This is something I developed for both for getting some relief while playing fast tempos, and for doing a modern feel without getting your cymbal pattern lost in the weeds. The seed of the idea comes from Bob Moses (see "Non-independent method" in Drum Wisdom) and John Riley (see "Fast face-lift" in Jazz Drummer's Workshop). It's actually pretty straightforward, once you're able to read through this batch of syncopation exercises using the method outlined in the last post; first move your right hand to the ride cymbal, leaving the left on the snare, and add the hihat on the &s, with your foot:
We'll need to convert the 16th notes of the exercise to 8th notes, so one measure of 16ths becomes two measures of 8ths. If you can't do that instantly, start by counting 1-2-1-2 instead of 1-2-3-4:
Think of the 16th notes as 8th notes. Counting your fast tempos in a moderate 2 is actually preferable to counting a fast 4:
After the break I'll give a few options for the bass drum part.
For the paradiddle-diddle portion:
Also try all of the above without the BD on the accented note:
For the other parts either play the accented notes, or both of the cymbal notes:
In actual playing you'll want to use the bass drum much more sparsely than that, obviously. Practice the bass drum and the accents in general at a moderate volume, with the idea that in real music you'll want to make occasional bigger punches.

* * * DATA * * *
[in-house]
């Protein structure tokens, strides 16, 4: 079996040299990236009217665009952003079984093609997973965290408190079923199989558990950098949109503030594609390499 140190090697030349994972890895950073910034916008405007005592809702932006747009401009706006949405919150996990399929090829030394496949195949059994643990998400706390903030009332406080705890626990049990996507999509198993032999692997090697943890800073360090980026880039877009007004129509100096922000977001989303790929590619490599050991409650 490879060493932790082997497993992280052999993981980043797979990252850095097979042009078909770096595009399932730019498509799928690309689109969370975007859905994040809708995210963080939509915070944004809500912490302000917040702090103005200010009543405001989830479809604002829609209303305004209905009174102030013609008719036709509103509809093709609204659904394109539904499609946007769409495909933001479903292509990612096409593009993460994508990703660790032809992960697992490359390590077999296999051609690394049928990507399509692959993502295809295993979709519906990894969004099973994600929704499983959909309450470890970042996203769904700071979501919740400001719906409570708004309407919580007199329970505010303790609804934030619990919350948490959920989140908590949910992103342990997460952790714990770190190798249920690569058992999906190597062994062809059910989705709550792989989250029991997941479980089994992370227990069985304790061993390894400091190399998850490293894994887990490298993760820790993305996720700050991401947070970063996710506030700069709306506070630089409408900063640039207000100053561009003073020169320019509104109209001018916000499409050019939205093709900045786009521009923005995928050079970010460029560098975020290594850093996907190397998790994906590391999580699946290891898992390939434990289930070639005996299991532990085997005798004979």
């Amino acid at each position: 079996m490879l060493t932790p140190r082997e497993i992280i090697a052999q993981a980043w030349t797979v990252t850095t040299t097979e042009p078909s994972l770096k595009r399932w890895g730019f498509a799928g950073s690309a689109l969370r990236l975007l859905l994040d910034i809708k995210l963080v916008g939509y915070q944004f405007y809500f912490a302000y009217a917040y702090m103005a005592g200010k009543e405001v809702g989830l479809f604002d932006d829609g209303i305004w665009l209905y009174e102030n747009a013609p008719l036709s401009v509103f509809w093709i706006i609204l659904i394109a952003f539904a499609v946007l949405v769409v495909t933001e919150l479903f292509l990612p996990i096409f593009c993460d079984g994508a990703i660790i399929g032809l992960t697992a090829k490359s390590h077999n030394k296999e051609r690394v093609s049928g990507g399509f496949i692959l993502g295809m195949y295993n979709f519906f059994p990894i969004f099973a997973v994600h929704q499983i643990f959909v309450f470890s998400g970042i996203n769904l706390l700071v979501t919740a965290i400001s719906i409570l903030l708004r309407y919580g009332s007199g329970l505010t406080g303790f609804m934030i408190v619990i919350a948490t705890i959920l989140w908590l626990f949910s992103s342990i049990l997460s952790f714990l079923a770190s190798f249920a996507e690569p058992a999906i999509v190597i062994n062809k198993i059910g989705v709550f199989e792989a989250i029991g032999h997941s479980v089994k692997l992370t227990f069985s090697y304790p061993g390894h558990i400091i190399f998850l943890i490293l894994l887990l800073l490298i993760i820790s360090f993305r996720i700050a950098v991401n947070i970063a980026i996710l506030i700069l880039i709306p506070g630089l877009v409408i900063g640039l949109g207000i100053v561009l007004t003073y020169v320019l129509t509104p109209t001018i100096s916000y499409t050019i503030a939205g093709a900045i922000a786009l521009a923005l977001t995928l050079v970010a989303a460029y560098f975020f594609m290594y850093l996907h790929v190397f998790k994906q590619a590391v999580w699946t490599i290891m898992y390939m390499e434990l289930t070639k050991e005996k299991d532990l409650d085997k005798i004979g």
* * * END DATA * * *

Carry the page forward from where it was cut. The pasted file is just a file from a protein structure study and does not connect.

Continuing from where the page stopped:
I'm new here, so a tad confused about converting a 4 to a 2 count and thinking of 16ths as 8ths.ReplyDelete
In example above:as 8th notes, there are still 4 notes to a beat to be considered. I don't understand the advantage of the conversion unless it frees us of thinking in a 4 beat phrase...(?)
Hi R- The reason for the conversion is: with the reading materials I wanted to use for this interpretation, the resulting drumset patterns are in the wrong rhythmic value for the style we're trying to make: uptempo jazz. The interpretation gives us 16th notes, but they should be 8th notes in that style. The style is twice as fast as the interpretation, if that makes sense. The only advantage to doing it this way is that the reading patterns are already written, and most jazz students will be familiar with them. Hope that helps! tbReplyDelete